Emily Green of Forrester Research in Boston says cable modems have the price edge if you can use them, but small business may opt for ADSL because cable lines don't run through most business districts. And Randy Carlson of the Yankee Group, also in Boston, sees the cable companies retrenching to focus on their core business of delivering video. Burdened by enormous debt, they can't afford a huge investment in new data services. ``The telephone companies will win, definitely,'' he said.
``They have superior experience in two-way interactive communication.'' Both technologies will take years to deploy. By 2001, Communications Industry Researchers projects, there will be 73.5 million connections to the Internet through ordinary telephone modems, 40 million through ISDN, and only 20 million using ADSL or cable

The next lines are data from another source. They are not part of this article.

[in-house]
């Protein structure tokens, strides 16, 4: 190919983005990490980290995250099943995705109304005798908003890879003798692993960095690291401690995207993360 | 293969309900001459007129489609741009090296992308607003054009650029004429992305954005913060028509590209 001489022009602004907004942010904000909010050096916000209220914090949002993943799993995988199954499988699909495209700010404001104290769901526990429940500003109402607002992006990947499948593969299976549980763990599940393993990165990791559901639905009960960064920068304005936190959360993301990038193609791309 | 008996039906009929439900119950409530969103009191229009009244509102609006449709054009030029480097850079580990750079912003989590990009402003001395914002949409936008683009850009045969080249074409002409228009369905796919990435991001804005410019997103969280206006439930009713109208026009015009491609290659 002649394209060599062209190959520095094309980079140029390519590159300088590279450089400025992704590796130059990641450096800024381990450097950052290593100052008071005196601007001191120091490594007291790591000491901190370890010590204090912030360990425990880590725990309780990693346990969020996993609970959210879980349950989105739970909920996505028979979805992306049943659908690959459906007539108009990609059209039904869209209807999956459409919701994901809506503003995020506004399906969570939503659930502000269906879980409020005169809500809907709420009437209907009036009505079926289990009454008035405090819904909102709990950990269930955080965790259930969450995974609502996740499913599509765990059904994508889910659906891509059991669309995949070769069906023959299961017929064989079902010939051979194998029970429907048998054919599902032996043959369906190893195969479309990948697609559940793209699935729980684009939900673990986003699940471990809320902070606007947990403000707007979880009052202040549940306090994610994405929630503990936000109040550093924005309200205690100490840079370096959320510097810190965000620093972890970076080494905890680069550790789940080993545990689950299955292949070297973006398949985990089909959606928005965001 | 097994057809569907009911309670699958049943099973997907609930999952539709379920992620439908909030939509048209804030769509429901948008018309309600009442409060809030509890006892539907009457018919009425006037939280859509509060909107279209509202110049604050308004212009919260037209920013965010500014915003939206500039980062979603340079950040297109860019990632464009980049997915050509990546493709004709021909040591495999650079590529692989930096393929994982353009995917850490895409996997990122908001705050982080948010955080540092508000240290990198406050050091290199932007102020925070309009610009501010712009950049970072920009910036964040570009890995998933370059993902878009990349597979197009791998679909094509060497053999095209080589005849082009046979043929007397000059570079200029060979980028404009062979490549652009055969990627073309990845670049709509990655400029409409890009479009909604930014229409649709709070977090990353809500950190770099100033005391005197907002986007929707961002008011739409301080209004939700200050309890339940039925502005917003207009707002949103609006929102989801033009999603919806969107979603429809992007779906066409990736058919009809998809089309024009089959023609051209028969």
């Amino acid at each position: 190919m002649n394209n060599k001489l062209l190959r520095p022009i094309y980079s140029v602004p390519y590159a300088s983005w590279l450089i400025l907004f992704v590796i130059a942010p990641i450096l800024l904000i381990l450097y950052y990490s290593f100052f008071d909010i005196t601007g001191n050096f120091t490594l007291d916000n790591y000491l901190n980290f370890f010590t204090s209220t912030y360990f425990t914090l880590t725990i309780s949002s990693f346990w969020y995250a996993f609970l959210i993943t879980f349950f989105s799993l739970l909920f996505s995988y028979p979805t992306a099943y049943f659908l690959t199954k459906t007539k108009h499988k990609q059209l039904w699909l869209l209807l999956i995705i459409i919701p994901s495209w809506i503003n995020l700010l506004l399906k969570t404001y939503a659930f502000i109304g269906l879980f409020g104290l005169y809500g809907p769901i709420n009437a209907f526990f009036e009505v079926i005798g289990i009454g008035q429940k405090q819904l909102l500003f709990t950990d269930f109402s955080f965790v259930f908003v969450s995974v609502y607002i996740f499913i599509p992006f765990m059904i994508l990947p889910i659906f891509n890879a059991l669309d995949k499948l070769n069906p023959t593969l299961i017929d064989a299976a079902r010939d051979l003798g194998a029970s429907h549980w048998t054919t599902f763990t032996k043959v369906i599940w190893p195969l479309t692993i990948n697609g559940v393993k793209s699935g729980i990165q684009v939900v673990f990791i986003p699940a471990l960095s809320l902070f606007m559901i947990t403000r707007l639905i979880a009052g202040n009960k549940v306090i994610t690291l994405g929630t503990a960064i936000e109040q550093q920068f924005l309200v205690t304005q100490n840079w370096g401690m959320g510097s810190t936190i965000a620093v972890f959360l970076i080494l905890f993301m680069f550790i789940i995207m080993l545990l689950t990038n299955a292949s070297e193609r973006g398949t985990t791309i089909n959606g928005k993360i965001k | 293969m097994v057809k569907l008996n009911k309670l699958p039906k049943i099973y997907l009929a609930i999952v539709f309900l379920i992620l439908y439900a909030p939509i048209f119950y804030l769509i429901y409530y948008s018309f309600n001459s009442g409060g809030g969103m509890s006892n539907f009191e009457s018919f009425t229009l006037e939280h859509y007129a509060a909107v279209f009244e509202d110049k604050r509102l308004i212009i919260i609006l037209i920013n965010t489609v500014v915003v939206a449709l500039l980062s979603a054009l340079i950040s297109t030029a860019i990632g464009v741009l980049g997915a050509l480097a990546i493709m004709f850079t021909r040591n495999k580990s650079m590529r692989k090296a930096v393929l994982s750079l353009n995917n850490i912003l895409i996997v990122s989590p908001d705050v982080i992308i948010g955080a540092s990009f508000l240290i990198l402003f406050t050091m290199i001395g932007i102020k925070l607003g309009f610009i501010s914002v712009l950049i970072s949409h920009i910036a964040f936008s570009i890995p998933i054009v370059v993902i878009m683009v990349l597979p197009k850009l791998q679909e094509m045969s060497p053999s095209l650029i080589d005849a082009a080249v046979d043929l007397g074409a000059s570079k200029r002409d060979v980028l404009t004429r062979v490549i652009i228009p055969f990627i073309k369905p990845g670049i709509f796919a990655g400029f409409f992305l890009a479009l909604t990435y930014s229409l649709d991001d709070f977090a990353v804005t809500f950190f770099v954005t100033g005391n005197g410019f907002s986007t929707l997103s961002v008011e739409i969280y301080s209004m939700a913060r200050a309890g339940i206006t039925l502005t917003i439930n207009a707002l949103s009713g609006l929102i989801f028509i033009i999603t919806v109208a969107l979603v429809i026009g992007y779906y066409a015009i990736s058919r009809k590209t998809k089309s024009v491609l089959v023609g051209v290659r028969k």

Texas Instruments new microprocessor chip can process 1.6 billion instructions per second, making the fast lane a bit faster. The digital-signal processor chip is about 40 times more powerful than a comparable chip found in an ordinary computer modem. A file that currently takes 10 minutes to download from the Internet will take less than five seconds. DSP chips are responsible for such functions as processing sounds, driving modems, and making hard drives spin.
Used at a phone company switching centre or an Internet service company, the new chip can manipulate signals from 24 calls at once, an operation that previously required 24 chips. ``With this chip, not only will more users be able to log on to the Internet, but they will also be able to download files 120 times faster than today,'' said Dale Walsh, vice president for advanced development of U.S. Robotics Inc., a modem manufacturer.
In addition to speed, the chip will allow callers to use one phone line for both regular voice telephone calls and data calls at the same time. Future digital-signal processors in the new product family will be designed for other uses, such as controlling graphics in computers.